Between now and 2040, almost every second person born worldwide will be African, and the continent will account for more than 60% of growth in the world’s working-age population. Africa has boundless potential. And yet the income gap between Africa and the rest of the world has been growing since the 1960s.
A new book, Africa First! Igniting a Growth Revolution, draws on a decade of work on African futures to explain this trend, and how the continent can reshape its long-term prospects.
It investigates the reasons for slow growth and models the impact of key transitions on Africa’s future – from the provision of basic water and sanitation infrastructure to technological leapfrogging and trade integration. Africa First! shows how growth in Africa can be accelerated to allow for economic catch-up in the long term.
Achieving this though will depend to a large extent on the economic fate of ‘locomotive’ countries such as South Africa and Nigeria. These are large economies whose performance has spillover effects on other countries in their region. But South Africa is on a low-growth pathway when compared to upper-middle-income countries globally. Among other structural issues, poor governance and corruption mean that instead of pulling others along, South Africa is serving as a brake on the region.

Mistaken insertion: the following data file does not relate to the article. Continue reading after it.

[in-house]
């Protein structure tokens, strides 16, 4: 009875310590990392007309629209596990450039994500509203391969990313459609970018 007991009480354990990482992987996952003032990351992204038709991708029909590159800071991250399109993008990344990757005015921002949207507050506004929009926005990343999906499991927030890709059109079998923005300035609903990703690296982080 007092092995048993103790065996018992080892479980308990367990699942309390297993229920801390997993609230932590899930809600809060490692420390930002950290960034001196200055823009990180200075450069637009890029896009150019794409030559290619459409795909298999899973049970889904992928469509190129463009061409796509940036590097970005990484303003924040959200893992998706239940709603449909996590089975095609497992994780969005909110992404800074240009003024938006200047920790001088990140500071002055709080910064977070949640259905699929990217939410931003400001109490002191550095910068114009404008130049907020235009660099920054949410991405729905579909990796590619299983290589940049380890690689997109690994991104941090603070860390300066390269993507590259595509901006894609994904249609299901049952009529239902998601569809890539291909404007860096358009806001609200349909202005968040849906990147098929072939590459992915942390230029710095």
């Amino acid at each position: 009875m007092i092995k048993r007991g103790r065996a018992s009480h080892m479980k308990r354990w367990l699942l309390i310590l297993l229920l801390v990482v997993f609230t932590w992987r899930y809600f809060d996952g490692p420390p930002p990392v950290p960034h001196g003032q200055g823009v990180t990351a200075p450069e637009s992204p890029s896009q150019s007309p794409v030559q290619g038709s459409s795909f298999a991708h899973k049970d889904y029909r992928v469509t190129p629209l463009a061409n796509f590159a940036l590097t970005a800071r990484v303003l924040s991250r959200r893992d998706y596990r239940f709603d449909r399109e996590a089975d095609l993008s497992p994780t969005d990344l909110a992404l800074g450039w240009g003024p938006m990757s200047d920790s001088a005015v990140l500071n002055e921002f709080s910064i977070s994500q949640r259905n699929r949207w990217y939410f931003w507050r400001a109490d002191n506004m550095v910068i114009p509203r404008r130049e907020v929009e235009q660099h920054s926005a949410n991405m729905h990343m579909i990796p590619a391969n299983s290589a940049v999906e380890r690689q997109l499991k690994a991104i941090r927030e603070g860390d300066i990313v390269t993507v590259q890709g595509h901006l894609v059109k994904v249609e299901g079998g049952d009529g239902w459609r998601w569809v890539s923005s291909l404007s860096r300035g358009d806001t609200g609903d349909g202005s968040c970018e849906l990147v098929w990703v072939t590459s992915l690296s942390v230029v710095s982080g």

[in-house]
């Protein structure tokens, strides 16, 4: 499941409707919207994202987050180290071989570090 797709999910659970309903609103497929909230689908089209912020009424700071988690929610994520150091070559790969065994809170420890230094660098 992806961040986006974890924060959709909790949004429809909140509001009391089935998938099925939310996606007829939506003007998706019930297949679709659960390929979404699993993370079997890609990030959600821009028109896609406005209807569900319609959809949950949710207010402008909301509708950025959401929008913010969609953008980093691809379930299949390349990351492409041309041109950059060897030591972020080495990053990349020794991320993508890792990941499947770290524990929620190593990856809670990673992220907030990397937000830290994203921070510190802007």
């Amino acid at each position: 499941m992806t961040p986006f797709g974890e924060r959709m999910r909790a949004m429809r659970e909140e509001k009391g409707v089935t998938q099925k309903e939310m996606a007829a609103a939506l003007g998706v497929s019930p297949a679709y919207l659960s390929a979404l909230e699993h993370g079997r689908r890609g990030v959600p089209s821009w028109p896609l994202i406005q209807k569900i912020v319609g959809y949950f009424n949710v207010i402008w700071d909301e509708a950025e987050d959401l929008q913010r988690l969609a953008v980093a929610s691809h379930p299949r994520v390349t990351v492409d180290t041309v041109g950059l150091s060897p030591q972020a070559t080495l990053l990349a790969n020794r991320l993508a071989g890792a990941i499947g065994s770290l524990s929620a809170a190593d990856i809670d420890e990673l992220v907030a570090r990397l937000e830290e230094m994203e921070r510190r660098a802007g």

Without serious structural reform, South Africa is expected to grow at around 2% a year to 2040 – less than half the target set out in the country’s now-outdated National Development Plan. The rest of the Southern African Development Community (SADC) is likely to grow at almost 6% a year. So what can be done to change this rather dismal forecast?
Solutions are being debated today during the Institute for Security Studies’ panel at Daily Maverick’s The Gathering: 2020. Drawing on Africa First! and a new ISS report on South Africa’s trajectory, experts will explore Africa’s likely development pathway and the long-term future of South Africa.
South Africa first! Getting to Thuma Mina (or ‘send me’) models structural transformations in five key sectors in South Africa. The first is a much more ambitious transition to renewable energy with all the associated benefits of a more distributed, flexible energy system, never mind the associated health improvements and reductions in carbon emissions.
The second is to step away from the country’s historical capital-intensive mode of industrialisation to one that embraces the potential of a digital economy that empowers ordinary citizens. A third is land and water reform to unlock the agricultural potential in the former homelands without compromising the country’s water resources.
Much has been written about the National Health Insurance scheme and the dire state of the country’s education system. South Africa’s health indicators are nothing short of disastrous and the country comes close to last among its peers in the quality of education.
Hence improvements in health through affordable healthcare and a turnaround in the management and quality of education are the two final structural transitions required. Both require some adjustments in how we are currently seeking to approach solutions in each.